Pork Chop Hill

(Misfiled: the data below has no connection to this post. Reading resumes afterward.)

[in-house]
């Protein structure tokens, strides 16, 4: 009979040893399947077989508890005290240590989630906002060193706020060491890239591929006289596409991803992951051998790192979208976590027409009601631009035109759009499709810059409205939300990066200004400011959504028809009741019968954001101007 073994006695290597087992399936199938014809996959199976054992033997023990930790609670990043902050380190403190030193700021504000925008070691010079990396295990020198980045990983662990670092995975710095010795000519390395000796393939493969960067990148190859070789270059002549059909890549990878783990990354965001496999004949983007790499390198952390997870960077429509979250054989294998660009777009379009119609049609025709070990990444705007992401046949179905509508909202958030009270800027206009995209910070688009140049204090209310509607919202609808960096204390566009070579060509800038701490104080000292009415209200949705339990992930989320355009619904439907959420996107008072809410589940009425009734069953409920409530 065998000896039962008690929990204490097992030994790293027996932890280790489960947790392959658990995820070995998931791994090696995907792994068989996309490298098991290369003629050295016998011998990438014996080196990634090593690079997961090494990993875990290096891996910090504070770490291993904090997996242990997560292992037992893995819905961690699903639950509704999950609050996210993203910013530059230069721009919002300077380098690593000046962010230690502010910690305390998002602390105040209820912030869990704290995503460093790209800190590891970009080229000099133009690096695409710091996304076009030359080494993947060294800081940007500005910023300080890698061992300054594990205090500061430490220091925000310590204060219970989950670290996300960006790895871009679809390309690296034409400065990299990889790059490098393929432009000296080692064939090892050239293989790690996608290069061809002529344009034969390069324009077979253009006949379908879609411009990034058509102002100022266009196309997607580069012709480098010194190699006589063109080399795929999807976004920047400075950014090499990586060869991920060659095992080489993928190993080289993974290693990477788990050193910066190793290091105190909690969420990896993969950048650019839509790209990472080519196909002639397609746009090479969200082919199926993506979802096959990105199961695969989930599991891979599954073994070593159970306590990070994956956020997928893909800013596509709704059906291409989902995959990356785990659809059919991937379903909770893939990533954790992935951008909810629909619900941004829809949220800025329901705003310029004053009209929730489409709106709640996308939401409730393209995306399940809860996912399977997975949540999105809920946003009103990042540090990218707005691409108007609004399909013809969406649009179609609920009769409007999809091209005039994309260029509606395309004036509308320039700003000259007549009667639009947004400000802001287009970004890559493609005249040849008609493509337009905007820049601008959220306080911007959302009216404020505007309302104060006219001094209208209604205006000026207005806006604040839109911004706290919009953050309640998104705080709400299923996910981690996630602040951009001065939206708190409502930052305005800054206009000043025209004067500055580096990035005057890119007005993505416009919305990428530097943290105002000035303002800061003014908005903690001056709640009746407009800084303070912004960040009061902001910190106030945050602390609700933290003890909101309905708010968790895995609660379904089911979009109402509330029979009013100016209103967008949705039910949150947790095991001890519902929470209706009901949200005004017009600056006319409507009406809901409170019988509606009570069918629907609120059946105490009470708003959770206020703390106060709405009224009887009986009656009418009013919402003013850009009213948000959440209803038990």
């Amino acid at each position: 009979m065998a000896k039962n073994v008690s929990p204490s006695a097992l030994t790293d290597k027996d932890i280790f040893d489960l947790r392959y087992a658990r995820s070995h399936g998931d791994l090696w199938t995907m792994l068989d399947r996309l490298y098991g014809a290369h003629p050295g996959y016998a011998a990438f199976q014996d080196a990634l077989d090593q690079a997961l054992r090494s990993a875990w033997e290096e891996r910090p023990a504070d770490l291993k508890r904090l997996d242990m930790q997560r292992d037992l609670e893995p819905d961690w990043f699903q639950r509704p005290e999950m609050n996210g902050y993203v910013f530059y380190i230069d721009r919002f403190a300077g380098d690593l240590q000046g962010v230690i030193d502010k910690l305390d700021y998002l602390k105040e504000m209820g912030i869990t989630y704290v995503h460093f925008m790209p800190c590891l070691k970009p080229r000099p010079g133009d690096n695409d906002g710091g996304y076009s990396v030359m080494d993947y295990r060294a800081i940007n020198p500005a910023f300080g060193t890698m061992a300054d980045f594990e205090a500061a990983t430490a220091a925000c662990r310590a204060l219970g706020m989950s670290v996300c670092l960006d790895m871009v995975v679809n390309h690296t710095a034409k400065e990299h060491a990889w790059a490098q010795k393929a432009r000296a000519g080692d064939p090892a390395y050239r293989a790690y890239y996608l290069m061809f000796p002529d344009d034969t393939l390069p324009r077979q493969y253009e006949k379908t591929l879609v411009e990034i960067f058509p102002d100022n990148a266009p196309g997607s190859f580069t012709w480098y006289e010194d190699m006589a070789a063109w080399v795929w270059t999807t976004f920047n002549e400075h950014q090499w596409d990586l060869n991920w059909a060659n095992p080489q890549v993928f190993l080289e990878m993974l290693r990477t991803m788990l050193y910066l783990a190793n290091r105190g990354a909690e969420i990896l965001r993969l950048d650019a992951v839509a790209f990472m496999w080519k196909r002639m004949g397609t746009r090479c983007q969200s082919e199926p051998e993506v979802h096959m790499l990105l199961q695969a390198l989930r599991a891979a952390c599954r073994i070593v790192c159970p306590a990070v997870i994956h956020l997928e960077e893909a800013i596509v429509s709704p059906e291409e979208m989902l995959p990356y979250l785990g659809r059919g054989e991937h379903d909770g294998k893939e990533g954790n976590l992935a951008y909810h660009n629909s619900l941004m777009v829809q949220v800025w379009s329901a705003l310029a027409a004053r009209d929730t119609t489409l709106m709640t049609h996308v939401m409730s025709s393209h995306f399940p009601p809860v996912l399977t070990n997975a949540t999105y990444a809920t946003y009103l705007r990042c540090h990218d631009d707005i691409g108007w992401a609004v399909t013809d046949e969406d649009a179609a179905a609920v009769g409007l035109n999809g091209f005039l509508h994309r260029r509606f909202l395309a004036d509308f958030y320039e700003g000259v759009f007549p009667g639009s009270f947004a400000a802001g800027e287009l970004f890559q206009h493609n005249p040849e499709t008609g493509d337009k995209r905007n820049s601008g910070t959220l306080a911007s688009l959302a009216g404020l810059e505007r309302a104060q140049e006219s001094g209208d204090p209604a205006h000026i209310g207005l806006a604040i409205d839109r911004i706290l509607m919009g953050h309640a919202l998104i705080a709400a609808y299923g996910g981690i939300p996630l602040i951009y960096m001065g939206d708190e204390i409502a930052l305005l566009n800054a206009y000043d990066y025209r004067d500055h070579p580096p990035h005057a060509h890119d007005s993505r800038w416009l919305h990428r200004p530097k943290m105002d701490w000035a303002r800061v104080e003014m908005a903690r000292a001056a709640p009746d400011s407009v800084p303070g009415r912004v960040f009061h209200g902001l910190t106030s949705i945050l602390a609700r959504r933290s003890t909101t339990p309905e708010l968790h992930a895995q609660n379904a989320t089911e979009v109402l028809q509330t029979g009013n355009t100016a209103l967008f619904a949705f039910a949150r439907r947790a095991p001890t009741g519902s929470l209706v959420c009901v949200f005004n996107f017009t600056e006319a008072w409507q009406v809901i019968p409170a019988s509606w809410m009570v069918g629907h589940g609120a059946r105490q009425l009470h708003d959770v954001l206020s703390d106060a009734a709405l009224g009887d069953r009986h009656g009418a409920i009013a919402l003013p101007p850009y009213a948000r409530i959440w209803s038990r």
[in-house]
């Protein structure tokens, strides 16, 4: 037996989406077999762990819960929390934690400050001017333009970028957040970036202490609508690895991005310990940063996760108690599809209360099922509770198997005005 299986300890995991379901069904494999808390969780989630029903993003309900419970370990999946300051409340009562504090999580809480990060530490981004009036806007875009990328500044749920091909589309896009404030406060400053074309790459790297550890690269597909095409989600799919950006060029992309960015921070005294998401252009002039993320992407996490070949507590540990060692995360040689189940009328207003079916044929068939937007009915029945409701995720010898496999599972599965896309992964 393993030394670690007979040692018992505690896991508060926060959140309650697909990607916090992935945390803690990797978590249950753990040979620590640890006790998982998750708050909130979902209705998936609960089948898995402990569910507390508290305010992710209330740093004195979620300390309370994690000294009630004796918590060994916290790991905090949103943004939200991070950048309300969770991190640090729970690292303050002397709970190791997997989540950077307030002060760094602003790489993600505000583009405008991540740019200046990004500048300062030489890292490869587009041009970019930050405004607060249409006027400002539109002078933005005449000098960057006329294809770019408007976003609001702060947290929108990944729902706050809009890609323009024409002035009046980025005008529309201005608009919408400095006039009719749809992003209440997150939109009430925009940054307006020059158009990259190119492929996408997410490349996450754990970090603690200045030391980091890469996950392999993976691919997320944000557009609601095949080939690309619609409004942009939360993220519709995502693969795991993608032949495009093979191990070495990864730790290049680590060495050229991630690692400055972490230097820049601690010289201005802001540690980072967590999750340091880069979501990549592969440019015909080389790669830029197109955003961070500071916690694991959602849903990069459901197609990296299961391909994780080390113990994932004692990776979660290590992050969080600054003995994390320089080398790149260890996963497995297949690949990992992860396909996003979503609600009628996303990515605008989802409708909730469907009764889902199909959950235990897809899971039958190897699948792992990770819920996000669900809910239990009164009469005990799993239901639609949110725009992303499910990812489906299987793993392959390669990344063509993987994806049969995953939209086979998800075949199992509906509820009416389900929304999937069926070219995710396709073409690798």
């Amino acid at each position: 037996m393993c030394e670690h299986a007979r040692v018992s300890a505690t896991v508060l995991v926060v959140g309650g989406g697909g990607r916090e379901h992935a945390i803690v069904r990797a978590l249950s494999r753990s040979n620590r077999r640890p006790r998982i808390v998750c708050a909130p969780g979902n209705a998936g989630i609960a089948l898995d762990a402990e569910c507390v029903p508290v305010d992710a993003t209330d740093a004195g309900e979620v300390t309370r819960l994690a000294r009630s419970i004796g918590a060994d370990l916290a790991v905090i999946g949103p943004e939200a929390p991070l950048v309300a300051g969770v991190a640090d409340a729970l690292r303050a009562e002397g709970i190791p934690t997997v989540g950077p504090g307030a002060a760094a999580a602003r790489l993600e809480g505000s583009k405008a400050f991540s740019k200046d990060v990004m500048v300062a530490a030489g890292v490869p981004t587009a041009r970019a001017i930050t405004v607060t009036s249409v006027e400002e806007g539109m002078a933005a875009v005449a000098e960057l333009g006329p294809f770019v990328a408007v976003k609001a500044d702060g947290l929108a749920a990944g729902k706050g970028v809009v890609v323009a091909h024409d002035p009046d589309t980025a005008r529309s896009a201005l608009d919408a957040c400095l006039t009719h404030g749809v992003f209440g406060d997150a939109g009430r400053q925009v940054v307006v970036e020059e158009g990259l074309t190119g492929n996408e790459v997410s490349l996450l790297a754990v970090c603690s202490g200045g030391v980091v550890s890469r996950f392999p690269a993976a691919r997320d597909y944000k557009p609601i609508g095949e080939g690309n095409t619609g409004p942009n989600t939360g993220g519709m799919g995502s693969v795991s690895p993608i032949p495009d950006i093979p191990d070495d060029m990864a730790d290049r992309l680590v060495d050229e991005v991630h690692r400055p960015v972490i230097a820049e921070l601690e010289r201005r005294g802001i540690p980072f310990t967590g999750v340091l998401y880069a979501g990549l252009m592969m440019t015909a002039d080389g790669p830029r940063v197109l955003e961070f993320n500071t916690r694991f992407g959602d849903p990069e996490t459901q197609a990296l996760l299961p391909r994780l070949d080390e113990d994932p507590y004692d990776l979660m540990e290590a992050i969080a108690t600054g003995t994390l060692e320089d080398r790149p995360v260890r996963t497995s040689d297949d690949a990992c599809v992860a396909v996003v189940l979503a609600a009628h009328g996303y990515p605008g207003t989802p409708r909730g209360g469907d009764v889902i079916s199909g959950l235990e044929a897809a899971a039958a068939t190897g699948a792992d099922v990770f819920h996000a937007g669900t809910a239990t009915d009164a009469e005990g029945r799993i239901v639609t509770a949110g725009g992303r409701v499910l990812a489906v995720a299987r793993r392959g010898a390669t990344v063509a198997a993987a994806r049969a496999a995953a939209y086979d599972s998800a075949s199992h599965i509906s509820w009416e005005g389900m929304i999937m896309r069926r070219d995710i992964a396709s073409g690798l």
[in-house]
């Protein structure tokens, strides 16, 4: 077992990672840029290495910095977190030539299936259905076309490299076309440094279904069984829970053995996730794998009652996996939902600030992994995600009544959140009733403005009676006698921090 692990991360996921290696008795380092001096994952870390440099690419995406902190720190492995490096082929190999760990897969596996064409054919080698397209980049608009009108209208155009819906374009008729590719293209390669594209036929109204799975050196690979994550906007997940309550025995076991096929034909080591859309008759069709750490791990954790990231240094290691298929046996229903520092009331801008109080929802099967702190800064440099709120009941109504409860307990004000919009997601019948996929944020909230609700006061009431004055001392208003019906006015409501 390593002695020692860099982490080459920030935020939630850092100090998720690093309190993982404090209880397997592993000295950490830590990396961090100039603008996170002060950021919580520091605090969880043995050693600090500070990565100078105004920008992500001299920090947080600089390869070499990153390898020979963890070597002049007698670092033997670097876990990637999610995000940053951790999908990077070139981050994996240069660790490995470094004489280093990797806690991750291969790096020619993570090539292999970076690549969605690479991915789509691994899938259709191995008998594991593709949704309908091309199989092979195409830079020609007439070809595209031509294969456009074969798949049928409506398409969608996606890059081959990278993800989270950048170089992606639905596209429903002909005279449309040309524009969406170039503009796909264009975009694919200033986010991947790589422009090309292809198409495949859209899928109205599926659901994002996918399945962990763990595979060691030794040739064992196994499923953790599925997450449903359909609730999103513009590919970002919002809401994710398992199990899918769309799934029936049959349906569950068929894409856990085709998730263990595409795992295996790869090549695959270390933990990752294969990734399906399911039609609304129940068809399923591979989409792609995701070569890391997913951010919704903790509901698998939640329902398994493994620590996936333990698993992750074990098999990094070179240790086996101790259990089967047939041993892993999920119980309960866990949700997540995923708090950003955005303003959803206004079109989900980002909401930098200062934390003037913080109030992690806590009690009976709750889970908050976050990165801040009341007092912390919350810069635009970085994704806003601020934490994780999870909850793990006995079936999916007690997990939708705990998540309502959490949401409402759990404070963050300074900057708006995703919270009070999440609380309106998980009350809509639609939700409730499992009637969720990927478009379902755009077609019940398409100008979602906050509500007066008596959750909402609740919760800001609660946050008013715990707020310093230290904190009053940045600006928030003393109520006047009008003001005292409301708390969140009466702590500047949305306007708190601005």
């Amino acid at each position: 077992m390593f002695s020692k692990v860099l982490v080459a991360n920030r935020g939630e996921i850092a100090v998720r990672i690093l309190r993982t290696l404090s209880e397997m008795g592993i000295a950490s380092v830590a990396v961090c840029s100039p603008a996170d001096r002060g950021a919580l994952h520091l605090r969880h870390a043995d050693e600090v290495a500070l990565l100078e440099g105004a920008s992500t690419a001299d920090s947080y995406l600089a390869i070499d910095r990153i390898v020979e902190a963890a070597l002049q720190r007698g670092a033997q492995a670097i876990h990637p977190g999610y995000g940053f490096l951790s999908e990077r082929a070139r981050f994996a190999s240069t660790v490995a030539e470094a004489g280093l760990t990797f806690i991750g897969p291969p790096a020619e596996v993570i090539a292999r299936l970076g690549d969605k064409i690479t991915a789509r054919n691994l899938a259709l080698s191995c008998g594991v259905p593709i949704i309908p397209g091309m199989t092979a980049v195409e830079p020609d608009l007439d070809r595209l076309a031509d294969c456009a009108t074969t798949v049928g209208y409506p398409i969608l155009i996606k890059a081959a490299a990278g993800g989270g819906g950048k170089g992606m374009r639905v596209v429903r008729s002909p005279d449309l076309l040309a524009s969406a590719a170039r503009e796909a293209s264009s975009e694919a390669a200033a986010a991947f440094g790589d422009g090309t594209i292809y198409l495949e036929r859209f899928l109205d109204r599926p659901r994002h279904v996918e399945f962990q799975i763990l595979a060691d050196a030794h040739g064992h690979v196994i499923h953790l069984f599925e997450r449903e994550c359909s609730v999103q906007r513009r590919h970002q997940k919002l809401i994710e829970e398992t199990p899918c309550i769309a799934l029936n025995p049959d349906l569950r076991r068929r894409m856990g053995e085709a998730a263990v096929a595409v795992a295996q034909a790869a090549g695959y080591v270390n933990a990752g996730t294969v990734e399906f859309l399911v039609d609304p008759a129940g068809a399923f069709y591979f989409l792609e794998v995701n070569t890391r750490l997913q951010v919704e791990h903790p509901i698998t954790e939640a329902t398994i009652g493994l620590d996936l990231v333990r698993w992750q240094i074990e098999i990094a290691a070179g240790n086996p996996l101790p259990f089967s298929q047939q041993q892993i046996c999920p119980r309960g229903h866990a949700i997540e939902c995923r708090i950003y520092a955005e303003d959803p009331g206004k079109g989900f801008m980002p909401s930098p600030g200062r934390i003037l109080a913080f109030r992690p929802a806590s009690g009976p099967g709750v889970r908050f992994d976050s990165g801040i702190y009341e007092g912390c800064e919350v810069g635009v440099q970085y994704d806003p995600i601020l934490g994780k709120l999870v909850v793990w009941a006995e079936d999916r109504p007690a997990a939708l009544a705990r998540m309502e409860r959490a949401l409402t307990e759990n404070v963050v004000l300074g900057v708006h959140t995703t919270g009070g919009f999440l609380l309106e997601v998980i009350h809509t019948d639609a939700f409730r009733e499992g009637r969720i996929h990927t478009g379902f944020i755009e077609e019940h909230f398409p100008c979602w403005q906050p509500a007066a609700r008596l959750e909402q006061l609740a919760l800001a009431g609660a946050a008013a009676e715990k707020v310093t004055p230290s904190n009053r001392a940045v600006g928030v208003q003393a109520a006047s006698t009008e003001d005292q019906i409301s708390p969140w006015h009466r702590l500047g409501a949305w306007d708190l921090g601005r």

This Korean War battle has always haunted me. Originally named Hill 255, a stupid, demeaning title replaced because that hill was shaped like a pork chop, almost comic relief to the brutality, so much horror and sacrifice. I've never wanted to be a soldier. Thank God (Who does not take sides). I missed all the many wars in my long life, realized how easily it could have been otherwise. Glad my two sons dodged it, not by intention but happenstance. Just born lucky. History can be that way. I have no business writing this poem unless it is all right to hate war and not think that any words about how horrible it is stinks of the unpatriotic like fetid bodies inside the bags. Trudge up Pork Chop Hill. I was never there, but I read about it over and over, an obsession for no reason I know, maybe some kind of historical survivor's guilt? Now I can see it, smell it, the muck, the monsoon rains, washing away the blood again and again as the trapped men battled back and forth, the longest battle of the war, to take it and lose it and re-take it, for "no strategic or tactical reason" said the report. This Korean War battle has always haunted me. A 980 foot high pork chop, a butcher's cut, helpless men, defining life, defining death for so many tragic men we will never know. No glory here. No glory at all. Bio from 2020: Vern is a retired special education teacher, Vern Fein has published over one hundred fifty poems on onver sixty sites, a few being: *82 Review, Bindweed Magazine, Gyroscope Review, Courtship of Winds, Young Raven's Review, Monterey Poetry Review, and Corvus Review.